The Conference of Presidents of Major American Jewish Organizations commemorated the 80th anniversary of Kristallnacht, or “Night of the Broken Glass,” last week at the United Nations.

“Anti-Semitism is back, and it needs to be fought as the crime it is,” said U.N. Secretary-General António Guterres.

He called on leaders and governments “to clearly denounce and make evident the real risk of anti-Semitism in our societies today.”

Malcolm Hoenlein, CEO and vice chair of the Conference of Presidents, gave Guterres a two-volume set of books titled Pogrom Night 1938, published by Beit Ashkenaz. It presents the history of German Jewish communities that were destroyed by Nazi pogroms.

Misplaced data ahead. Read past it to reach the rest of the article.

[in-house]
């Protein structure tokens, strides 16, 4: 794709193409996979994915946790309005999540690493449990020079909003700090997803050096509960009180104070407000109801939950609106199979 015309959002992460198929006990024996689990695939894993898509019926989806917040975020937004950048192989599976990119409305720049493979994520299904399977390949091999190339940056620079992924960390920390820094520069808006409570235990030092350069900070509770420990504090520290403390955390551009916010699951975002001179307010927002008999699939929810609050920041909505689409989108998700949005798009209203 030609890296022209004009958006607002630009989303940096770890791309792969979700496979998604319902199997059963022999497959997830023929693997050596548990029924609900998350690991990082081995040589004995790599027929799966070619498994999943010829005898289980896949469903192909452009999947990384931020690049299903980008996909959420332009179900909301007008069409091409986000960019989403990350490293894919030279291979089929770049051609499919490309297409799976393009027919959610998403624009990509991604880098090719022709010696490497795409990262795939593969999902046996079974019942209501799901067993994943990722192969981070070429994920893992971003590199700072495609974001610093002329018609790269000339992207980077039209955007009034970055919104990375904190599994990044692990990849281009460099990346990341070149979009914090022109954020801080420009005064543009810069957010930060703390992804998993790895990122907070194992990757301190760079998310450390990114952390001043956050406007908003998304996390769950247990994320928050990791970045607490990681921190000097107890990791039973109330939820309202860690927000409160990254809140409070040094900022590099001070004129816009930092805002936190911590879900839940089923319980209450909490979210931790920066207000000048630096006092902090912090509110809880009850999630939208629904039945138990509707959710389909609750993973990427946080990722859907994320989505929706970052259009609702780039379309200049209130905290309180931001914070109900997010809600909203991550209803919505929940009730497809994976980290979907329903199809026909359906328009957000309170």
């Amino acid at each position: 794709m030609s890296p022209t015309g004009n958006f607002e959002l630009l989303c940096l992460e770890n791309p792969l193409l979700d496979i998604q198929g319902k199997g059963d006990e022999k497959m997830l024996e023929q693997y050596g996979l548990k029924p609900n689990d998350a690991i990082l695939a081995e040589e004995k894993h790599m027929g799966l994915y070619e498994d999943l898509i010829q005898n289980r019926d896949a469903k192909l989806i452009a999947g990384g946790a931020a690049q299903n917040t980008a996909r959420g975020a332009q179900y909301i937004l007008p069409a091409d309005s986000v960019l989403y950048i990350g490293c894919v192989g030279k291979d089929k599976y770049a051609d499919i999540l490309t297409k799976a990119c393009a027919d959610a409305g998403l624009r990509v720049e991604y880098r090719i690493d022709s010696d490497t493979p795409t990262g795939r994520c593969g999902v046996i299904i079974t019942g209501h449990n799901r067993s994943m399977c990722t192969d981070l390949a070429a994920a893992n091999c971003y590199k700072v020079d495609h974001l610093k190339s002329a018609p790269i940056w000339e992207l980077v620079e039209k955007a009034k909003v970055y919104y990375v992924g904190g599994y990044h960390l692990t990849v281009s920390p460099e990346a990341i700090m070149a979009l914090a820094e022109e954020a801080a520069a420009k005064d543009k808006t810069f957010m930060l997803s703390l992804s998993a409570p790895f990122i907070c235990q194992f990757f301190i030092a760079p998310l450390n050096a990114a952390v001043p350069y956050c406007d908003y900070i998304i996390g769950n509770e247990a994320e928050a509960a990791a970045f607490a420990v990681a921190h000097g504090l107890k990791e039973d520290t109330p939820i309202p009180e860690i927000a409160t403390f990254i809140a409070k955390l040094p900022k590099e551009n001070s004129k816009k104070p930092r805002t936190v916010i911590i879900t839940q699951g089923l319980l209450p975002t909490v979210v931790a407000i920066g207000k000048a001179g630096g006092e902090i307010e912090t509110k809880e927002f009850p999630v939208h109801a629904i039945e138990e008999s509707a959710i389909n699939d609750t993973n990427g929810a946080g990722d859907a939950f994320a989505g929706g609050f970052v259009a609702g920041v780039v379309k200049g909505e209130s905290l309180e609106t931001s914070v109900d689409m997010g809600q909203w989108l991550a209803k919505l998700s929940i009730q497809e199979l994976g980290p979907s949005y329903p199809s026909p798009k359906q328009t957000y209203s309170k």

“In the work are descriptions of every community, and many pictures of the synagogues before and after Nov. 9, 1938,” according to a statement from the Conference of Presidents. “His research found more than 1,400 synagogues and prayer houses had been attacked—far more than many historians previously believed. He cited that eventful and tragic night as the end of the deniability for Germany.”

Guterres acknowledged those words, saying “everybody knew, everyone saw what happened in every village and city. Only the truth can allow humanity to progress. If we hide the past, we will never be able to overcome it.”